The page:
Modern Japanese Ceramics Pottery Contemporary

By Appointment is best. You might get lucky just popping by, but a great deal of the month I am out visiting artists or scouring up new items, so days in the gallery are limited.
In accordance with the request of local authorities our gallery in Kyoto will be closed from April 1st until further notice.
Sake Set, Guinomi & Katakuchi by Murakoshi Takuma

Sake Set, Guinomi & Katakuchi by Murakoshi Takuma


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Directory: Artists: Ceramics: Pottery: Contemporary: Item # 1423972

Please refer to our stock # 1493 when inquiring.
Modern Japanese Ceramics
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 $475.00 
A sake cup and Katakuchi Shuchu sake service of rough Shigaraki clay covered in brilliant green ash glaze by Murakoshi Takuma enclosed respectively in their original signed wooden boxes complete with Shiori and Shifuku. The small cup is perfect for shots of sake, the infamous rice wine which is so easy to drink that it often creeps up on you. Inside a rich emerald lake fills the verdant basin, outside rich red burnt clay. The Shuchu (literal translation Alcohol Pour) undulates violently with deep finger marks as it dances up, very difficult to lose your grip on this shape. The mouth of the open pot is offset for comfort of pouring. The cup is actually a handful, 8 x 9 x 4.5 cm (3 to 3-1/2 inched diameter). The Shuchu is 13 x 11 x 9 cm (roughly 5 inches diameter) and both are in excellent condition.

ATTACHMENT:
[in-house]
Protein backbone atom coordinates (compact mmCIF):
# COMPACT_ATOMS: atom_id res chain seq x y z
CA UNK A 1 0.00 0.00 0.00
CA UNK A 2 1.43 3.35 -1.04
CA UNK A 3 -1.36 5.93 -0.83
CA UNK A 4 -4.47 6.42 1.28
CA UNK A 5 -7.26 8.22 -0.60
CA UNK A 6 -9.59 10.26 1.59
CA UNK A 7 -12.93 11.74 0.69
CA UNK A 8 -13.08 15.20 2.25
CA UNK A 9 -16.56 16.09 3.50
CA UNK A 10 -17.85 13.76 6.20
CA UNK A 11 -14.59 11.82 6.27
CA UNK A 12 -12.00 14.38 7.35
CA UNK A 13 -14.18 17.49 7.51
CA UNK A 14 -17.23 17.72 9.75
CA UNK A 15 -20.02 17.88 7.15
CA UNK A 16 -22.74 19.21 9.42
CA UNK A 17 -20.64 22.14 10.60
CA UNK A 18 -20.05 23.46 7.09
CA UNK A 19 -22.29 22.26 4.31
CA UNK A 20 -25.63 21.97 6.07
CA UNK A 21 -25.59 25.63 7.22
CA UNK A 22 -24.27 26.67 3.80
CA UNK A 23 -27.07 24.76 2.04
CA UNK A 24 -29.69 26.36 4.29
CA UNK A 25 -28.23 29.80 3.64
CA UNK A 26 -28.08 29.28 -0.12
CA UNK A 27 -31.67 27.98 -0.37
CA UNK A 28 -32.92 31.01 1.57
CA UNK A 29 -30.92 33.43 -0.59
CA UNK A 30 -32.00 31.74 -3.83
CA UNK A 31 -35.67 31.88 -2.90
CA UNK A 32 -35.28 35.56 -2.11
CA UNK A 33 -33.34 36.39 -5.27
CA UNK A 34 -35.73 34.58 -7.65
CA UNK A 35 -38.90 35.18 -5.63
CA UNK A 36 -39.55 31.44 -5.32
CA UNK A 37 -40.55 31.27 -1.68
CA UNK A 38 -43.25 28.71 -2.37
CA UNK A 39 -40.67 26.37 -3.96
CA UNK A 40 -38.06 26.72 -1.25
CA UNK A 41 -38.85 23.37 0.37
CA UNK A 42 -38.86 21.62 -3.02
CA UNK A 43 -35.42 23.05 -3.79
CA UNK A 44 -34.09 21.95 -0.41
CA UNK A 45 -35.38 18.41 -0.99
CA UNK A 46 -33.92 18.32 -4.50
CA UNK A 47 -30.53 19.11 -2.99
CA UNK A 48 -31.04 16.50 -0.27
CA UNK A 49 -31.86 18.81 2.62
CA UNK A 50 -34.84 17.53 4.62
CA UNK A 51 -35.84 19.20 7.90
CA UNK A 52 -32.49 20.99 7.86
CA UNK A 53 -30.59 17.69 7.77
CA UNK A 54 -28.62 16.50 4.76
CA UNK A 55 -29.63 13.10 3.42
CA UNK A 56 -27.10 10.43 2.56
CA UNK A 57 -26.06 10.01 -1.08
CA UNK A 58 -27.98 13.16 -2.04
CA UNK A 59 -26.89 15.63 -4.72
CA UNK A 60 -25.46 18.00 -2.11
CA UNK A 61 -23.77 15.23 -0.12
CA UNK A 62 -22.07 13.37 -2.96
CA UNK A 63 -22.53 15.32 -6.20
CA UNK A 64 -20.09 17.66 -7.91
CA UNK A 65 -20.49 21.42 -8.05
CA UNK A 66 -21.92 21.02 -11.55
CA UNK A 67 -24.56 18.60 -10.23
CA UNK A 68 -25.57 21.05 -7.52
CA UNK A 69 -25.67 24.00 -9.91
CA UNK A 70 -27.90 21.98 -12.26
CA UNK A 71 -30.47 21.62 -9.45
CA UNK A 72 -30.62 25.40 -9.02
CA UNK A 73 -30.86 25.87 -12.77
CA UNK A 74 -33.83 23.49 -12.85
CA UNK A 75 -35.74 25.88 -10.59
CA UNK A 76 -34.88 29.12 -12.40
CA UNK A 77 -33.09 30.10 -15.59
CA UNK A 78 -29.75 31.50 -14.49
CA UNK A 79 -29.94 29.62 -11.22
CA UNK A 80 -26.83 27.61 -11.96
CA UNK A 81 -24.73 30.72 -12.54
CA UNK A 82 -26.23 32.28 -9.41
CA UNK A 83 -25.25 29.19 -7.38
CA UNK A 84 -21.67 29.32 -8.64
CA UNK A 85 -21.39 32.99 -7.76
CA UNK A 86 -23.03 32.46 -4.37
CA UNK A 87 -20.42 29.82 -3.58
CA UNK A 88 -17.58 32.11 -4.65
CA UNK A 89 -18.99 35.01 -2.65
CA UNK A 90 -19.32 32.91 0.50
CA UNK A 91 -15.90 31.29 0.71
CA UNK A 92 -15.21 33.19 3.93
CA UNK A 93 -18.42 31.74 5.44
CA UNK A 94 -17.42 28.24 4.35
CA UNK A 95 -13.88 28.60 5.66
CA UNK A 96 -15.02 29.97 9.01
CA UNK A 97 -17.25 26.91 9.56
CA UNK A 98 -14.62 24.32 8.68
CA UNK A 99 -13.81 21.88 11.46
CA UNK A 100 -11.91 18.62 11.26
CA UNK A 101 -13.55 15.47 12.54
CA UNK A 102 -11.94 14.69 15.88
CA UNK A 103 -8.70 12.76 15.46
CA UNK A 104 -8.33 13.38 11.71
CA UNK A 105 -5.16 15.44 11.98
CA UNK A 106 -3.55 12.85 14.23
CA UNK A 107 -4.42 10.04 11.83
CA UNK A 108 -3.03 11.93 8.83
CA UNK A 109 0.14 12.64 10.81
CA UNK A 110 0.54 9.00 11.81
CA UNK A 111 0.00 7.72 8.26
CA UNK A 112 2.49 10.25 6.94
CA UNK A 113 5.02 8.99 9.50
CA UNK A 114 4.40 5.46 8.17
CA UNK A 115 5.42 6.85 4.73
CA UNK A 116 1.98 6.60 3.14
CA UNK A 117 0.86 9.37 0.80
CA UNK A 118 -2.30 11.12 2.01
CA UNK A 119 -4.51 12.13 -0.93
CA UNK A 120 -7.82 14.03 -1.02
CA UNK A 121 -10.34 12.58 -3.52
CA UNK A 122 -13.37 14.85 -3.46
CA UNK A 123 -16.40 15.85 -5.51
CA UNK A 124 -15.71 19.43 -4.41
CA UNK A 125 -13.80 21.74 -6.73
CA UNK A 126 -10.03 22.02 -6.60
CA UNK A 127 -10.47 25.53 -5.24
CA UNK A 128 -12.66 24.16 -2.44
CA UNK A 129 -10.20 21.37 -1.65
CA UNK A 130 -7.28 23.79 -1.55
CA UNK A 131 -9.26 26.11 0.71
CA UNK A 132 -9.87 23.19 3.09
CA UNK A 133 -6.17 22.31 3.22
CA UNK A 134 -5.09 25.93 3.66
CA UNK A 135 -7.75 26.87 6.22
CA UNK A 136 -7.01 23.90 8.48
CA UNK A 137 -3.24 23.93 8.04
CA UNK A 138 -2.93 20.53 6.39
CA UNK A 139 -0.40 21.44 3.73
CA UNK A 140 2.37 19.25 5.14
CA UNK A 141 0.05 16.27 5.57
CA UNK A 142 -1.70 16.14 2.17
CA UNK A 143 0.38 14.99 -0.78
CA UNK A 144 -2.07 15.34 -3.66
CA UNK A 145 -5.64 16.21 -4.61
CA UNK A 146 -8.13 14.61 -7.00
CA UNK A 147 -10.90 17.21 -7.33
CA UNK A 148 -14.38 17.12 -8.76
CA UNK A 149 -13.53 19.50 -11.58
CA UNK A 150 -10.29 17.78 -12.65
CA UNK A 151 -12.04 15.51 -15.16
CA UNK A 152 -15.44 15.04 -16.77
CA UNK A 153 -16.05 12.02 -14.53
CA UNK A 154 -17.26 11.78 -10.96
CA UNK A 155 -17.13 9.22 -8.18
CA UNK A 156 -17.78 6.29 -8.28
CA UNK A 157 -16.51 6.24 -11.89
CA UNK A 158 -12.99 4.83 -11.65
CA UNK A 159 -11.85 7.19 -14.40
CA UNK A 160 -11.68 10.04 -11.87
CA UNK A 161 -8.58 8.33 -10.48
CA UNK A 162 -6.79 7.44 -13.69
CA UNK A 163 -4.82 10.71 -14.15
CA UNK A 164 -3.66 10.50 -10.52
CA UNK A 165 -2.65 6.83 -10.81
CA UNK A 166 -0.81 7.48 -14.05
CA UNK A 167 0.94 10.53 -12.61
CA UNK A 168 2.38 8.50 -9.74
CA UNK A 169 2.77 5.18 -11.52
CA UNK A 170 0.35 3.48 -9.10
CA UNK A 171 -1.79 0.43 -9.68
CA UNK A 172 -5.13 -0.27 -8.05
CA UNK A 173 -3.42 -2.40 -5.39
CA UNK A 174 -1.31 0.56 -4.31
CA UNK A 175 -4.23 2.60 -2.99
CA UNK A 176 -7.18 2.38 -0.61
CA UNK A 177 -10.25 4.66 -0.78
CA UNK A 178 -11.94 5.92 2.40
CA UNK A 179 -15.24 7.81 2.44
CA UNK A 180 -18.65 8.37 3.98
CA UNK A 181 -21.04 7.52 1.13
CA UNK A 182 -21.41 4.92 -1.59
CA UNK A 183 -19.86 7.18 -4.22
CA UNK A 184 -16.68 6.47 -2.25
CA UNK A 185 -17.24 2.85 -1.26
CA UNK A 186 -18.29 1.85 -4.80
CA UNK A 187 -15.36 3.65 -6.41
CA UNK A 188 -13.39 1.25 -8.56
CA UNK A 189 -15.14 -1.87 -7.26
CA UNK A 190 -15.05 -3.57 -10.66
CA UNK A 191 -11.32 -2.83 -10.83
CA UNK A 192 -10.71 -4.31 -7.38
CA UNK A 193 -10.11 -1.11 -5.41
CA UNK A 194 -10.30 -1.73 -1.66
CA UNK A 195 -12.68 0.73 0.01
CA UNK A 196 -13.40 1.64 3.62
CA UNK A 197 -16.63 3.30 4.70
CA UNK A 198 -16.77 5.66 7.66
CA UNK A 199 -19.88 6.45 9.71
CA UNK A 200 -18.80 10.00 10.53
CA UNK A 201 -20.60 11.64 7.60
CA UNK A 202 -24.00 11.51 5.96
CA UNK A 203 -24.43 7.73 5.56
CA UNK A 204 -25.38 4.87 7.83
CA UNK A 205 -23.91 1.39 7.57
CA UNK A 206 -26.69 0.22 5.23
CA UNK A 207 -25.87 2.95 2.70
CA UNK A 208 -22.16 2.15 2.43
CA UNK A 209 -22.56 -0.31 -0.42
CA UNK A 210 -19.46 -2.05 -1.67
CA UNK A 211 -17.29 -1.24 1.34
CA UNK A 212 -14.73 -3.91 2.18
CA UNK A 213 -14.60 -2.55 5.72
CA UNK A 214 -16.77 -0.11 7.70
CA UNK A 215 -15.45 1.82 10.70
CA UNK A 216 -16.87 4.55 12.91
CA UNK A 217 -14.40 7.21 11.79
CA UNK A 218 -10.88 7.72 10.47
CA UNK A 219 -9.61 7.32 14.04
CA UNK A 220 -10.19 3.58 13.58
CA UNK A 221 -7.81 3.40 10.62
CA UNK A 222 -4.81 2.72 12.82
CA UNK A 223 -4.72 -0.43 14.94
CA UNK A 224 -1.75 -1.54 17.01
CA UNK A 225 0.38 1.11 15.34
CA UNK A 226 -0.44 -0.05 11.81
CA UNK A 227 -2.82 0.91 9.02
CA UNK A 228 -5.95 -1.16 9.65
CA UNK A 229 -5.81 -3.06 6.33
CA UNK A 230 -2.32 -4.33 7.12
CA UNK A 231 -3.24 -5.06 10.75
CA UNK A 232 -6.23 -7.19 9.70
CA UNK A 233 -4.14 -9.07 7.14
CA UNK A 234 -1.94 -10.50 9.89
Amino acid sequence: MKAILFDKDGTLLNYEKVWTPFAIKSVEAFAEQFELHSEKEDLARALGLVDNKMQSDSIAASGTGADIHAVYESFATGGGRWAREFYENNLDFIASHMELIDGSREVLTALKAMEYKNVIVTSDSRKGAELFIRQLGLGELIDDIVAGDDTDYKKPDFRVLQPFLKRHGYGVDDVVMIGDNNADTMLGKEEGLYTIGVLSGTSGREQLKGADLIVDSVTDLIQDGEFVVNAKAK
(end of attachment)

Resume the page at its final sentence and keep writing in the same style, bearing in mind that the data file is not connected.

Murakoshi Takuma is one of those enigmas who simply lives to work with clay. He does not seek to make a living through pottery, but through his primal approach has earned a following which keeps his work in high demand. He was born in Aichi prefecture in 1954 and began his stroll down the pottery path in 1980 under the tutelage of Kyoto potter Umehara Takehira. Favoring very rough Shigaraki glaze, he established his own kiln in 1997 in the Kiyomizu pottery district of Kyoto, then moved to Nagaoka in 2002. Although eschewing the world of competitive exhibitions, he has been picked up by many of Japan’s preeminent galleries, including private exhibitions at the prestigious Kuroda Toen of Tokyo’s Ginza District.